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Deutsche Bank report on opportunities in agriculture

29 Oct 2009 by Jim Fickett.

I just ran across a Jun 2009 report from Deutsche Bank's Climate Change Advisors group, Investing in Agriculture: Far-Reaching Challenge, Significant Opportunity. It provides a solid introduction, if the area is new to you, and some new insights, if this is an area you've followed.

By way of a very brief background, many people think that there will be increasing strain on agriculture to provide for the earth's population, mainly due to

  • a plateau in results from the “green revolution”,
  • growing world population, and
  • increasing consumption of meat in the developing world.

This will likely result in a long-term uptrend in food prices and in new opportunities in agricultural investments.

The information in this (long – 82 pages) report comes mainly from four sources:

  • digests of many other sources,
  • a joint research project with the University of Wisconsin integrating several sources of data into a comprehensive Geographical Information System (GIS),
  • developing models that simulate the development of the situation over the next few decades, and
  • an analysis of the patent literature for important trends.

I have not evaluated any of their work in detail. However based on my experience in somewhat related efforts, I would take the modeling with a grain (or maybe a handful) of salt, but would expect the GIS integration and the patent trend analysis to provide fairly solid results.

If you would like an introduction to this area, the Executive Summary (pages 6-11 of the pdf) is useful. Perusing the rest of the document in a little more detail provides insights on investment opportunities. Some are widely known and not a surprise, for example the importance of natural gas in nitrogen fertilizer production, a likely increase in cheap tractor sales in India, and the likely increased activity in genetically modified crops.

There were some areas that were new to me. For example there is quite a bit of activity in integrating information from multiple sources to make irrigation more efficient:

Irrigation is one way to ensure that crop water requirements are met. While only 18% of croplands are irrigated, 40% of crop production comes from those lands (Siebert et al. 2005) (Exhibit 53). The extent of irrigation has grown markedly, but it can cause problems such as water quantity depletion (aquifer or surface water), erosion and loss of nutrients from run-off, and soil salinization. In a hotter world, the ability to provide sufficient water for crop production will be a major challenge. Agriculture is already responsible for ~70% of freshwater withdrawals, and with limited exploitable water resources, the agricultural sector will need to use water more efficiently (Siebert et al. 2005) (Exhibit 54). Research and development are needed either to increase the production from the same amount of water or maintain the same production from less water. While it is clear that irrigation is essential to productive agriculture in areas without sufficient rainfall, there is significant room for improvement in this area. …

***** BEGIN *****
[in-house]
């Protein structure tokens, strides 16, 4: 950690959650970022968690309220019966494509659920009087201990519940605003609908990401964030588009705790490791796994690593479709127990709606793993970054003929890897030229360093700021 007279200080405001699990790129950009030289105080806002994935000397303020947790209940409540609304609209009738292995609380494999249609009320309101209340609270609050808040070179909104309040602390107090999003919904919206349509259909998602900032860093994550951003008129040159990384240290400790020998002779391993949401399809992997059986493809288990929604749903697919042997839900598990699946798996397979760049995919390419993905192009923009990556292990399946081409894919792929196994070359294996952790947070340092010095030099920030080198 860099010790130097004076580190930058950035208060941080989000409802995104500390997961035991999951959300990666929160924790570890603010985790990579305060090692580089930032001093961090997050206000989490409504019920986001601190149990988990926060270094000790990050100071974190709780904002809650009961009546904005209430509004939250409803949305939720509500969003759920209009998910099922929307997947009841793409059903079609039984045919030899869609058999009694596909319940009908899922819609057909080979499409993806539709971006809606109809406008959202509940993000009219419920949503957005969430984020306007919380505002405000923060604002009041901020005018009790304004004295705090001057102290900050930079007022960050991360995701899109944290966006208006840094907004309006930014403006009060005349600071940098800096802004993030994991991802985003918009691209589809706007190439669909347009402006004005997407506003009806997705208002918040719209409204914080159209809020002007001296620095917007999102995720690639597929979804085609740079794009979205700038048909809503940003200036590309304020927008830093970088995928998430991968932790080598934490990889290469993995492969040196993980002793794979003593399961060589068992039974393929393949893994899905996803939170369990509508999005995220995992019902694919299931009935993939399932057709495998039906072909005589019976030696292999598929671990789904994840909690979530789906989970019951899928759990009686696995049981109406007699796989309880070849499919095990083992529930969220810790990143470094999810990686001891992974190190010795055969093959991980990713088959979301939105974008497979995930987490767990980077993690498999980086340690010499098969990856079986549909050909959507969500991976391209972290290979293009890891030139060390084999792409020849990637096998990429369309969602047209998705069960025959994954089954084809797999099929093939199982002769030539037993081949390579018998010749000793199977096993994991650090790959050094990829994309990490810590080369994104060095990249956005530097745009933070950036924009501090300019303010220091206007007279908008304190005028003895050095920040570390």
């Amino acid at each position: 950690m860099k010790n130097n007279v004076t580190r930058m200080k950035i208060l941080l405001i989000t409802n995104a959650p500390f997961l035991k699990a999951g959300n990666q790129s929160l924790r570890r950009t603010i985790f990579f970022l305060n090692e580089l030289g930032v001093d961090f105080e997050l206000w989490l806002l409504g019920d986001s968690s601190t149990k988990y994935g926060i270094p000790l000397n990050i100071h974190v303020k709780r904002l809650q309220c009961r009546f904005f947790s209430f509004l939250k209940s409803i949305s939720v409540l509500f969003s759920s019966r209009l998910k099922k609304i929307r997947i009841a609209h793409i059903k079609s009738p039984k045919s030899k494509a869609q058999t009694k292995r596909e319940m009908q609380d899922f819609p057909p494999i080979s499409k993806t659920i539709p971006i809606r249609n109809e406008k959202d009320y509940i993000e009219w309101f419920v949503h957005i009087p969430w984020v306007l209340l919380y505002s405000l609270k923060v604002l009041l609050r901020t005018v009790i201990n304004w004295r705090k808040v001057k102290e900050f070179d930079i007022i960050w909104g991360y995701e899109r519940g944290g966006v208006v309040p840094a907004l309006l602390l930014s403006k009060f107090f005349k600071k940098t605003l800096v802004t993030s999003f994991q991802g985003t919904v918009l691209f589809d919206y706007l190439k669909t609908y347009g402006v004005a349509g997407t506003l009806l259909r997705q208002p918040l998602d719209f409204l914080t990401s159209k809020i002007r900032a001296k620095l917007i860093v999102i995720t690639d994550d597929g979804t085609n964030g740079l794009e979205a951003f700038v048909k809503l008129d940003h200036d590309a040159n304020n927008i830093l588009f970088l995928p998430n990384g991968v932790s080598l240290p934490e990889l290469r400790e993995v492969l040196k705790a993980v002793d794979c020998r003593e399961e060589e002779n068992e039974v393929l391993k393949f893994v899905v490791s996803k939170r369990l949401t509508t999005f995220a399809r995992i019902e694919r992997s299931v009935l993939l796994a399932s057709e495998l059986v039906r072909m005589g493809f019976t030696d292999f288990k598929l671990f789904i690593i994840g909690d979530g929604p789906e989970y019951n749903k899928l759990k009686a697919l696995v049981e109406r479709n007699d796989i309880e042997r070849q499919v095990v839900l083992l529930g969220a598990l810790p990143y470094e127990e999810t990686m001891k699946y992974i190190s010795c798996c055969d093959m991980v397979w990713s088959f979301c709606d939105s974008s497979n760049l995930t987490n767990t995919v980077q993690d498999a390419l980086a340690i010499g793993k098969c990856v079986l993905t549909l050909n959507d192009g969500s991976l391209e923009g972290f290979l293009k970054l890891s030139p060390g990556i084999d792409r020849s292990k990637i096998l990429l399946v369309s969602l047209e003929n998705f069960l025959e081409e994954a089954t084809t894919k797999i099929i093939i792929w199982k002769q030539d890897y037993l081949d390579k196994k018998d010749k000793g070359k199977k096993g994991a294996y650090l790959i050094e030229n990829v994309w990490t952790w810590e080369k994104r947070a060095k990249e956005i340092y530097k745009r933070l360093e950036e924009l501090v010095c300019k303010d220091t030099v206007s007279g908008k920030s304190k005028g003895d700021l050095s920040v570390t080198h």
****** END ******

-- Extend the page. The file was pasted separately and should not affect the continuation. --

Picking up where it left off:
companies acquiring irrigation technologies such as drip irrigation, which allows for low water-usage while still maintaining high yields (Exhibits 58 and 59). One such example is a major agricultural machinery firm that has declared a goal of significant growth in the irrigation sector. The firm has sought to enter the field in the drip irrigation sector by providing farmers with precision irrigation products. Firms in this area can gather data from planting, growth, and harvesting operations. This information can then be interpreted, distributed, and applied to crop production, providing better agronomic management, increased operations accuracy, and more efficient equipment use. …

Our Smart Irrigation patent landscape illustrates where in the industry we are seeing development activity. Over ten years, patent velocity moved from water pressure and flow technologies to more activity in the area of data management. Furthermore, the maps below portray the consolidation of these irrigation technologies from 2004 – 2008, depicting greater synchronization among the technologies with one another over time. The consolidation has evolved to centralize around data management technologies, particularly with sensors and data retrieval, as well as structural and pipe technologies. This movement represents a clear growth prospect with close to half of the total patents published from 1999 – 2008 focused on this direction.

Since China and India, as well as the developed world, will fairly soon face serious challenges in obtaining enough water for farming, I expect this is an area that would reward further research.